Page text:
Feral Cities: How Animals are Going Urban Like Never Before
In his new book, Tristan Donovan takes us to the frontlines of people coping with a rise in urban wildlife, from boars in Berlin to boa constrictors in Miami.
A few miles from National Geographic's headquarters in downtown Washington, D.C., coyotes roam. But they weren't here a few decades ago.
These wily denizens of the plains have so successfully spread across the country that they've been spotted hanging out on the roof of a New York City bar and bedding down at Chicago's Soldier Field Stadium.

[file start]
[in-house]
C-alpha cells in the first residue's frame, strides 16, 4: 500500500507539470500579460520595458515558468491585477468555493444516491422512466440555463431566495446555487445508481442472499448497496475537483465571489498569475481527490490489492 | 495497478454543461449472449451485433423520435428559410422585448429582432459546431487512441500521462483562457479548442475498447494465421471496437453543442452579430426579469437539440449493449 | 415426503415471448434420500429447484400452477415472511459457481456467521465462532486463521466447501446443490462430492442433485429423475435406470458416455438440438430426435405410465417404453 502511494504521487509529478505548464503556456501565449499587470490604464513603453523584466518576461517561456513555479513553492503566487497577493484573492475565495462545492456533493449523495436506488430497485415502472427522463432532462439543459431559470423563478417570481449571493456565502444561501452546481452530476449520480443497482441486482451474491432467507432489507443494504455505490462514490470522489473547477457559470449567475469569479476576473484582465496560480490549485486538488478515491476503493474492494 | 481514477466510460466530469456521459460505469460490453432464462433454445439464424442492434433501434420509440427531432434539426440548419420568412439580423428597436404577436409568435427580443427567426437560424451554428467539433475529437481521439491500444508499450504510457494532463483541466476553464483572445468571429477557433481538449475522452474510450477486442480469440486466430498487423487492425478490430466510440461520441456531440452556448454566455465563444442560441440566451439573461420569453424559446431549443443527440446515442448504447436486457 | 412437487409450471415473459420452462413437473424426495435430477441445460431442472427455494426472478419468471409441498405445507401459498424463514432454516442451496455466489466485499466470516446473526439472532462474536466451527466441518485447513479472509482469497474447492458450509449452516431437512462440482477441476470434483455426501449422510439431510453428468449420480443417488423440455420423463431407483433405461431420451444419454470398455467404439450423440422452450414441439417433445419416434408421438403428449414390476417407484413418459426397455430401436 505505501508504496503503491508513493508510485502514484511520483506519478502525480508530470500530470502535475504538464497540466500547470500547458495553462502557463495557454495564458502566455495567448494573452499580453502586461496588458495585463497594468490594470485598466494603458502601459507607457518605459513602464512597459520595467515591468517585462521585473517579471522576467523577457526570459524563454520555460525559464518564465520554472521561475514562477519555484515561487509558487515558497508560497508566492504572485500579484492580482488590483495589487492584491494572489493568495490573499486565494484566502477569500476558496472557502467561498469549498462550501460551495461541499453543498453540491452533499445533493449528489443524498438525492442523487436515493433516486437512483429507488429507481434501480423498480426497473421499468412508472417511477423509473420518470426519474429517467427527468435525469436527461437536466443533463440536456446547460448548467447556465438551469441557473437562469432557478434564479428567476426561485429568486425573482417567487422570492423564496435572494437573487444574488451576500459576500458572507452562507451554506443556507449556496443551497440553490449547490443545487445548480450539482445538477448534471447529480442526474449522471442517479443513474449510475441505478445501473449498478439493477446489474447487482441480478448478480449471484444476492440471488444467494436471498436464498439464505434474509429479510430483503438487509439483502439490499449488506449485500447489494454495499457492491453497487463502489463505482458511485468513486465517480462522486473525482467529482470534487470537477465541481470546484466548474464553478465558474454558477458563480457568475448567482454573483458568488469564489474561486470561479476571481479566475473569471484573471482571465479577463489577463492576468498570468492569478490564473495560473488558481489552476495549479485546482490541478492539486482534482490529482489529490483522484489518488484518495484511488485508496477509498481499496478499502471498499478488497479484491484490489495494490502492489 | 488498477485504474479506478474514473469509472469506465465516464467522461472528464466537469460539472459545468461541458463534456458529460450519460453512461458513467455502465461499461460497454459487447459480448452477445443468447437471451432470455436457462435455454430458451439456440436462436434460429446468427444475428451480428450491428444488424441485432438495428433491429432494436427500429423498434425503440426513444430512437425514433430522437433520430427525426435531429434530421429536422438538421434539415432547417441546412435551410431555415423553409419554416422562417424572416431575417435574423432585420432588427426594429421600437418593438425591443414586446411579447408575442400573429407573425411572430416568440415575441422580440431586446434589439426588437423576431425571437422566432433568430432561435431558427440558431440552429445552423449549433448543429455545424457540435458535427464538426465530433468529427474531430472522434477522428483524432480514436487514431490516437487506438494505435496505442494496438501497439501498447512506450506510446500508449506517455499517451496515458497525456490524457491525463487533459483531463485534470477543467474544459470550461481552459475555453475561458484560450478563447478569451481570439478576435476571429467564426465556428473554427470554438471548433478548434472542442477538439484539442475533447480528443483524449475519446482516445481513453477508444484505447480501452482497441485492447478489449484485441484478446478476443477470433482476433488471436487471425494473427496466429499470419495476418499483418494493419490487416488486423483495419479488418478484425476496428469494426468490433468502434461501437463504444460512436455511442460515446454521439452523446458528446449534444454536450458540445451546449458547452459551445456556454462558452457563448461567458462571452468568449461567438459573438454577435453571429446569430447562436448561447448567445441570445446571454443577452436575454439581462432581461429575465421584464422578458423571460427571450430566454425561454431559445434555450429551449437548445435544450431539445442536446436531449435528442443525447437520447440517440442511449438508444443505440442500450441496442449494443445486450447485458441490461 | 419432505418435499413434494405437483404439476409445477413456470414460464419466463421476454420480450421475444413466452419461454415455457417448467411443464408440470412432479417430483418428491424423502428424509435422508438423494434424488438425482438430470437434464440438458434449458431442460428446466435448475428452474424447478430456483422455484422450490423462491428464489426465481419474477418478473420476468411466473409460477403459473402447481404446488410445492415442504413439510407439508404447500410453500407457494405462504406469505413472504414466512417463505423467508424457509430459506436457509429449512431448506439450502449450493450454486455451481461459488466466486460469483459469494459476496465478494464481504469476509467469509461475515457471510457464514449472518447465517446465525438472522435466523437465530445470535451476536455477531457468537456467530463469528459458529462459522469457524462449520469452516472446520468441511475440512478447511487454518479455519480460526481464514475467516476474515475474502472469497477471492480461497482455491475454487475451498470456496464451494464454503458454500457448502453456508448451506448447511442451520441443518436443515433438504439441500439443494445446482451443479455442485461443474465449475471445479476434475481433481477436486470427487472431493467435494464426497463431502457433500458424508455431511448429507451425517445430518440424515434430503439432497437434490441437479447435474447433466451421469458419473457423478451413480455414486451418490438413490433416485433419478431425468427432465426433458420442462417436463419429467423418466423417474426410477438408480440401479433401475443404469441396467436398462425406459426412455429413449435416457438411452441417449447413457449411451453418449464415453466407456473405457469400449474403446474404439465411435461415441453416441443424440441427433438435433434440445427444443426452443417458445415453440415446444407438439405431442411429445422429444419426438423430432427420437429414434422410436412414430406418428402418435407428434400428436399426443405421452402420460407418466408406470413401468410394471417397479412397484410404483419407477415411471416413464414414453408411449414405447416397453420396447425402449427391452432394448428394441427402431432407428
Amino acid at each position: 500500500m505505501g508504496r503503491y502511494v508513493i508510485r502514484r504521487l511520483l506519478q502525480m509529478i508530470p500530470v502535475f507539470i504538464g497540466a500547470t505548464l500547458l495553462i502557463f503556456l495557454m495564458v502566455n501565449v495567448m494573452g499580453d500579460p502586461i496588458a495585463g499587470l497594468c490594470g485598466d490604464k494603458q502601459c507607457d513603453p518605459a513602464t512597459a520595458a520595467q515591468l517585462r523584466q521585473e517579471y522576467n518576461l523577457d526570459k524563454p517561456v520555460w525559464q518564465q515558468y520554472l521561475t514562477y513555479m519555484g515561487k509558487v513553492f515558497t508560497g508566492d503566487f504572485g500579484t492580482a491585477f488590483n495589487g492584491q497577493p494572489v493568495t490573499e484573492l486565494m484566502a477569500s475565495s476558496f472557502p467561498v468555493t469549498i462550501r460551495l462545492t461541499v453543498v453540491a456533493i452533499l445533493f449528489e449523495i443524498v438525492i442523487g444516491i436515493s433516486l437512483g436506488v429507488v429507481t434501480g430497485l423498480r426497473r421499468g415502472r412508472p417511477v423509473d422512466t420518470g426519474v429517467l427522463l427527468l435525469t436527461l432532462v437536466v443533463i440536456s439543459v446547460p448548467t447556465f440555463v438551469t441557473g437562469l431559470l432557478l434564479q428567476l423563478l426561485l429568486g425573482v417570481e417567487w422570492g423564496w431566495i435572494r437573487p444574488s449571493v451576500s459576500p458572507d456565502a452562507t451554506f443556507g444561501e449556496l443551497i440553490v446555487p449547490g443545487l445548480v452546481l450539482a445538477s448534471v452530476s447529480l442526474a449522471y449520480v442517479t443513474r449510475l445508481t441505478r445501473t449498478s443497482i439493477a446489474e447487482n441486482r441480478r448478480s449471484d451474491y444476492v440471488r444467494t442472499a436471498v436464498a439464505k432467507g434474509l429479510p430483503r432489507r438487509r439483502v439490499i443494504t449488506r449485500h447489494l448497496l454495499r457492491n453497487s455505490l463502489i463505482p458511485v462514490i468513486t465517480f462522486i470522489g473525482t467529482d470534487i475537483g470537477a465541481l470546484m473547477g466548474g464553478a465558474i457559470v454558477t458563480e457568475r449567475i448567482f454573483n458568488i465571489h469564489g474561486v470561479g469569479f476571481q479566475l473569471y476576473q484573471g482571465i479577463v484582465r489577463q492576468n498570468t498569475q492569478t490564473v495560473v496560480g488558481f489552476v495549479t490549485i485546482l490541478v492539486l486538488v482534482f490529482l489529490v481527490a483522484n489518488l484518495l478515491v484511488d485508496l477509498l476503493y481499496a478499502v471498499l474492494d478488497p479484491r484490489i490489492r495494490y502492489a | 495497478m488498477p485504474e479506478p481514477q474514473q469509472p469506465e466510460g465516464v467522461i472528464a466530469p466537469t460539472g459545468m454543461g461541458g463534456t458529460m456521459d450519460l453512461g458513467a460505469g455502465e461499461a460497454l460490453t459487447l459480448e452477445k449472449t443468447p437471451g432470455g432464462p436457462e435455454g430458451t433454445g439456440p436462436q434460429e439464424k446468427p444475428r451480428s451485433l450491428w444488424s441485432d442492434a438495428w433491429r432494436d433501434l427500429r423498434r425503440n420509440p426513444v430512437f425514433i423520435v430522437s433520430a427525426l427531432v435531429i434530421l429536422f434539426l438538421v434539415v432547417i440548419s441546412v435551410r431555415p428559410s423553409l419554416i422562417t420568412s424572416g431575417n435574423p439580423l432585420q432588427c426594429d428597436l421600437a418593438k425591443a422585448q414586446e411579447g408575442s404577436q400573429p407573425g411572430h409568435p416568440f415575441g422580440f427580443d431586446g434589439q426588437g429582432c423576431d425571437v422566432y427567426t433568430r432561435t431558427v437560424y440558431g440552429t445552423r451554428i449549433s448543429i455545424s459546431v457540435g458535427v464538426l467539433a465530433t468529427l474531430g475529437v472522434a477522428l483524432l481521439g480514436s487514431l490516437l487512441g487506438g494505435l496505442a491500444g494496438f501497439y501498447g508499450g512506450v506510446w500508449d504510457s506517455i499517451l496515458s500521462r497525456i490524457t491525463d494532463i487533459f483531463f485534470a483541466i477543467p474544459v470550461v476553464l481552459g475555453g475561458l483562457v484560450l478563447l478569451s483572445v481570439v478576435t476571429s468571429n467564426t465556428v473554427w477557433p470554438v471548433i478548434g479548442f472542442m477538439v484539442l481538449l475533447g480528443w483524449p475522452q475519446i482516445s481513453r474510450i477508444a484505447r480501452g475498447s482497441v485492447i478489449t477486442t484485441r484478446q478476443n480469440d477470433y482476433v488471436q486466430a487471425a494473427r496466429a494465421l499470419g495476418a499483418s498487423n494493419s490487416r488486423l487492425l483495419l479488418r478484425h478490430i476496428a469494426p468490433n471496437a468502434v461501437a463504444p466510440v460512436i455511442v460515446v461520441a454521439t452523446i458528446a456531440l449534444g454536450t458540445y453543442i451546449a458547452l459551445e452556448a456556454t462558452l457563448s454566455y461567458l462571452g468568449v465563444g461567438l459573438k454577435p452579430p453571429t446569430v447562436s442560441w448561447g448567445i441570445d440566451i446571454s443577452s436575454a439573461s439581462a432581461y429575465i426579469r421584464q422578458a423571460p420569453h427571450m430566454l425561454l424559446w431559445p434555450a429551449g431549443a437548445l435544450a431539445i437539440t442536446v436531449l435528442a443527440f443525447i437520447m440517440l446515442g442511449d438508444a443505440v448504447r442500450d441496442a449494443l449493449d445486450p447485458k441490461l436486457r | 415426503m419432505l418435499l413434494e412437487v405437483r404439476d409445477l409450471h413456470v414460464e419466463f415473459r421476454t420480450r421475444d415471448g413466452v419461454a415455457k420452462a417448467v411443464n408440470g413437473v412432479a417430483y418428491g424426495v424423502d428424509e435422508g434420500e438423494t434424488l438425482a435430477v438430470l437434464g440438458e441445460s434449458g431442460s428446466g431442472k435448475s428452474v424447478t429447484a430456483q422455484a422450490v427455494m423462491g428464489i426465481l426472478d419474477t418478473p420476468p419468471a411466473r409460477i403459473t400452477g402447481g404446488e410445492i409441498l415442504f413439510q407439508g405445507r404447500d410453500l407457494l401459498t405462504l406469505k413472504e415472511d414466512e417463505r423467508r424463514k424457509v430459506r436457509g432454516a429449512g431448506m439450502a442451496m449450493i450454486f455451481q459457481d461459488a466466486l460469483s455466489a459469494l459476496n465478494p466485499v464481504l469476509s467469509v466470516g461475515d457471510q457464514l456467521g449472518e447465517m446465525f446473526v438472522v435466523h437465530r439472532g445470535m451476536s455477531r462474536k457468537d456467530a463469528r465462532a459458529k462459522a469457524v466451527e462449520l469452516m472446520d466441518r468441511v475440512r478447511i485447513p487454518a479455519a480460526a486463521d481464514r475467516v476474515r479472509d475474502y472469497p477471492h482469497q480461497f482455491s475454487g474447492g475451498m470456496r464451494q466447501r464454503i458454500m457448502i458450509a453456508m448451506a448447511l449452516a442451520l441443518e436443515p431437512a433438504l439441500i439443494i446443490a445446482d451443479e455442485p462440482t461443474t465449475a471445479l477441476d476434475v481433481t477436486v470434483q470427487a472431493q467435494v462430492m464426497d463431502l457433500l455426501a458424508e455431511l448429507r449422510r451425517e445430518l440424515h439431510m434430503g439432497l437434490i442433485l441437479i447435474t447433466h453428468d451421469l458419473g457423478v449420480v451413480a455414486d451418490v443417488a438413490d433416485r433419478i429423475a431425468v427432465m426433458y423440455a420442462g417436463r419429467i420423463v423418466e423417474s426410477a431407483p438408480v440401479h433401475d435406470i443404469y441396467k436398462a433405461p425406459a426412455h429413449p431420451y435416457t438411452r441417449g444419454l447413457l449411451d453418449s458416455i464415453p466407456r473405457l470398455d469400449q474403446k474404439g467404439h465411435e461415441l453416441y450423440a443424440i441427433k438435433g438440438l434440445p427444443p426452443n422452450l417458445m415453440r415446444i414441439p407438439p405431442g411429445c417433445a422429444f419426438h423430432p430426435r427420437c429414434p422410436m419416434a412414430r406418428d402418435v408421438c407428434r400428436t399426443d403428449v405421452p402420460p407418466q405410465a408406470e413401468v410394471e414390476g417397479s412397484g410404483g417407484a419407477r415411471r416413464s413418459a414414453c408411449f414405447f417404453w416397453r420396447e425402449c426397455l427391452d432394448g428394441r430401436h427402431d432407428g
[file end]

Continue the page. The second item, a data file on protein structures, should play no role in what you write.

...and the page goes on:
Thanks to several factors—the food cornucopia that is suburbia, climate change expanding species' ranges, and less hunting, to name a few—wildlife is going increasingly urban worldwide. (Get facts on suburban wildlife, too.)
And that means people in cities are grappling with how to live with their wildlife neighbors, whether it's dealing with parrots in Brooklyn or monkeys in Cape Town.